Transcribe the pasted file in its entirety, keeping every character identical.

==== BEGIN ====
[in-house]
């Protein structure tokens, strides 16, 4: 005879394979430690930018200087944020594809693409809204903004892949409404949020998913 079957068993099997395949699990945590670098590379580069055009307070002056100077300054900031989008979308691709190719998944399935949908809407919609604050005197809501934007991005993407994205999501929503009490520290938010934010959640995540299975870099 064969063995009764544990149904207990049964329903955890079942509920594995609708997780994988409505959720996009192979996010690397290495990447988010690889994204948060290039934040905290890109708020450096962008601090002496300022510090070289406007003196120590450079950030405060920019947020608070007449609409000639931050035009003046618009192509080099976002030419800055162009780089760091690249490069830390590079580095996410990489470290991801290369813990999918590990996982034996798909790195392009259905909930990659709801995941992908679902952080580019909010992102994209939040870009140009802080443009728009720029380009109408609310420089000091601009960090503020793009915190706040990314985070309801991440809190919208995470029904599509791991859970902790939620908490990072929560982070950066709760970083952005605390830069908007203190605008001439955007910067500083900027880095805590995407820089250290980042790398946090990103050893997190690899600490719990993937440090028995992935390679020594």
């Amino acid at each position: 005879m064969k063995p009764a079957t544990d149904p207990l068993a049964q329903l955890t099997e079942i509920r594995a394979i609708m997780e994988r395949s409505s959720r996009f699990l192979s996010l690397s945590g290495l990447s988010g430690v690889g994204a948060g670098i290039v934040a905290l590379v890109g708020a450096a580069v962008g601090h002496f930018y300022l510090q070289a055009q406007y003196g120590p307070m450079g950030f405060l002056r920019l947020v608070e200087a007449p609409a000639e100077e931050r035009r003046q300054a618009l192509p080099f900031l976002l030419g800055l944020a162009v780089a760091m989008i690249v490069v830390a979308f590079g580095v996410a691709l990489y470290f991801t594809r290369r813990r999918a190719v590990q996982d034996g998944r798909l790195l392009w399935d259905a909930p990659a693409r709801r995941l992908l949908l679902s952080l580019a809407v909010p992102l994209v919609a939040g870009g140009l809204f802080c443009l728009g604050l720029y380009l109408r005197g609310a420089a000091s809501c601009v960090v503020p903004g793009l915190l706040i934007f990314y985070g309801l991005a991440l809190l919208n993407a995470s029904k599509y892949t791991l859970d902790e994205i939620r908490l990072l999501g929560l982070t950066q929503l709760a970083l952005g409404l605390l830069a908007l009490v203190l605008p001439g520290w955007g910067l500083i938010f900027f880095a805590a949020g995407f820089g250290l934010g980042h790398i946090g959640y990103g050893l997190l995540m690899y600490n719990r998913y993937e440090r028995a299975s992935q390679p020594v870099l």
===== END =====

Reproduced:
[in-house]
């Protein structure tokens, strides 16, 4: 005879394979430690930018200087944020594809693409809204903004892949409404949020998913 079957068993099997395949699990945590670098590379580069055009307070002056100077300054900031989008979308691709190719998944399935949908809407919609604050005197809501934007991005993407994205999501929503009490520290938010934010959640995540299975870099 064969063995009764544990149904207990049964329903955890079942509920594995609708997780994988409505959720996009192979996010690397290495990447988010690889994204948060290039934040905290890109708020450096962008601090002496300022510090070289406007003196120590450079950030405060920019947020608070007449609409000639931050035009003046618009192509080099976002030419800055162009780089760091690249490069830390590079580095996410990489470290991801290369813990999918590990996982034996798909790195392009259905909930990659709801995941992908679902952080580019909010992102994209939040870009140009802080443009728009720029380009109408609310420089000091601009960090503020793009915190706040990314985070309801991440809190919208995470029904599509791991859970902790939620908490990072929560982070950066709760970083952005605390830069908007203190605008001439955007910067500083900027880095805590995407820089250290980042790398946090990103050893997190690899600490719990993937440090028995992935390679020594």
């Amino acid at each position: 005879m064969k063995p009764a079957t544990d149904p207990l068993a049964q329903l955890t099997e079942i509920r594995a394979i609708m997780e994988r395949s409505s959720r996009f699990l192979s996010l690397s945590g290495l990447s988010g430690v690889g994204a948060g670098i290039v934040a905290l590379v890109g708020a450096a580069v962008g601090h002496f930018y300022l510090q070289a055009q406007y003196g120590p307070m450079g950030f405060l002056r920019l947020v608070e200087a007449p609409a000639e100077e931050r035009r003046q300054a618009l192509p080099f900031l976002l030419g800055l944020a162009v780089a760091m989008i690249v490069v830390a979308f590079g580095v996410a691709l990489y470290f991801t594809r290369r813990r999918a190719v590990q996982d034996g998944r798909l790195l392009w399935d259905a909930p990659a693409r709801r995941l992908l949908l679902s952080l580019a809407v909010p992102l994209v919609a939040g870009g140009l809204f802080c443009l728009g604050l720029y380009l109408r005197g609310a420089a000091s809501c601009v960090v503020p903004g793009l915190l706040i934007f990314y985070g309801l991005a991440l809190l919208n993407a995470s029904k599509y892949t791991l859970d902790e994205i939620r908490l990072l999501g929560l982070t950066q929503l709760a970083l952005g409404l605390l830069a908007l009490v203190l605008p001439g520290w955007g910067l500083i938010f900027f880095a805590a949020g995407f820089g250290l934010g980042h790398i946090g959640y990103g050893l997190l995540m690899y600490n719990r998913y993937e440090r028995a299975s992935q390679p020594v870099l």